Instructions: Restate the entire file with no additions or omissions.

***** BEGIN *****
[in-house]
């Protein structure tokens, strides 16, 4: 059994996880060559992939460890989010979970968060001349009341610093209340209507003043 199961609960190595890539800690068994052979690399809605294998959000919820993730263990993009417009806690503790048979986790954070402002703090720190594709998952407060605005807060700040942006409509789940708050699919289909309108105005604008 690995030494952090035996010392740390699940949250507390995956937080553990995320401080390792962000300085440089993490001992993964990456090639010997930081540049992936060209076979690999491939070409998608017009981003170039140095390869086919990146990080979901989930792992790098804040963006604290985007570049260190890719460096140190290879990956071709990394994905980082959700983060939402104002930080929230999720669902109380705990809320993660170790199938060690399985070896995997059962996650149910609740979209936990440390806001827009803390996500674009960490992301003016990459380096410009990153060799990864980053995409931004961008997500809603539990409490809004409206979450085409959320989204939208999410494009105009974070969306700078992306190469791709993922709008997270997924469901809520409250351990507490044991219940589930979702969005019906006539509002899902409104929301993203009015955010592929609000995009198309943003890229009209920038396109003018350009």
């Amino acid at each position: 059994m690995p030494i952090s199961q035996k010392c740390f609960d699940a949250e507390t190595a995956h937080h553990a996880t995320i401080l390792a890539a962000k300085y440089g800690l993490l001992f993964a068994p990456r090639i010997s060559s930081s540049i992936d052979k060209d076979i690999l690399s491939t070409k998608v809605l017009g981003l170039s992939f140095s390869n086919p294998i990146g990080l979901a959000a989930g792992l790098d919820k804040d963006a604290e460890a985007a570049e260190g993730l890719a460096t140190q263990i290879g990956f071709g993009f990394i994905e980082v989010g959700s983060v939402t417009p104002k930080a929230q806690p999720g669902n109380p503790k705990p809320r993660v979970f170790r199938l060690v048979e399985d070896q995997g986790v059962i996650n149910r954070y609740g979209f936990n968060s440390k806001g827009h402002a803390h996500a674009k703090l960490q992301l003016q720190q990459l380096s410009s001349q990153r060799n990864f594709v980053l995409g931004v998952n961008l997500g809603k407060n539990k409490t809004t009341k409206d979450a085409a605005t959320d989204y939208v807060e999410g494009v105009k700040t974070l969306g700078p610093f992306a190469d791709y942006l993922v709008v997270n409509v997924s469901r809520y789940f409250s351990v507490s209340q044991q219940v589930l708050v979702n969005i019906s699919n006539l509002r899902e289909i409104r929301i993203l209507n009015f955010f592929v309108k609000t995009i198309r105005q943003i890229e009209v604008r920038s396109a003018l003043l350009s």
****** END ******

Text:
[in-house]
């Protein structure tokens, strides 16, 4: 059994996880060559992939460890989010979970968060001349009341610093209340209507003043 199961609960190595890539800690068994052979690399809605294998959000919820993730263990993009417009806690503790048979986790954070402002703090720190594709998952407060605005807060700040942006409509789940708050699919289909309108105005604008 690995030494952090035996010392740390699940949250507390995956937080553990995320401080390792962000300085440089993490001992993964990456090639010997930081540049992936060209076979690999491939070409998608017009981003170039140095390869086919990146990080979901989930792992790098804040963006604290985007570049260190890719460096140190290879990956071709990394994905980082959700983060939402104002930080929230999720669902109380705990809320993660170790199938060690399985070896995997059962996650149910609740979209936990440390806001827009803390996500674009960490992301003016990459380096410009990153060799990864980053995409931004961008997500809603539990409490809004409206979450085409959320989204939208999410494009105009974070969306700078992306190469791709993922709008997270997924469901809520409250351990507490044991219940589930979702969005019906006539509002899902409104929301993203009015955010592929609000995009198309943003890229009209920038396109003018350009």
């Amino acid at each position: 059994m690995p030494i952090s199961q035996k010392c740390f609960d699940a949250e507390t190595a995956h937080h553990a996880t995320i401080l390792a890539a962000k300085y440089g800690l993490l001992f993964a068994p990456r090639i010997s060559s930081s540049i992936d052979k060209d076979i690999l690399s491939t070409k998608v809605l017009g981003l170039s992939f140095s390869n086919p294998i990146g990080l979901a959000a989930g792992l790098d919820k804040d963006a604290e460890a985007a570049e260190g993730l890719a460096t140190q263990i290879g990956f071709g993009f990394i994905e980082v989010g959700s983060v939402t417009p104002k930080a929230q806690p999720g669902n109380p503790k705990p809320r993660v979970f170790r199938l060690v048979e399985d070896q995997g986790v059962i996650n149910r954070y609740g979209f936990n968060s440390k806001g827009h402002a803390h996500a674009k703090l960490q992301l003016q720190q990459l380096s410009s001349q990153r060799n990864f594709v980053l995409g931004v998952n961008l997500g809603k407060n539990k409490t809004t009341k409206d979450a085409a605005t959320d989204y939208v807060e999410g494009v105009k700040t974070l969306g700078p610093f992306a190469d791709y942006l993922v709008v997270n409509v997924s469901r809520y789940f409250s351990v507490s209340q044991q219940v589930l708050v979702n969005i019906s699919n006539l509002r899902e289909i409104r929301i993203l209507n009015f955010f592929v309108k609000t995009i198309r105005q943003i890229e009209v604008r920038s396109a003018l003043l350009s």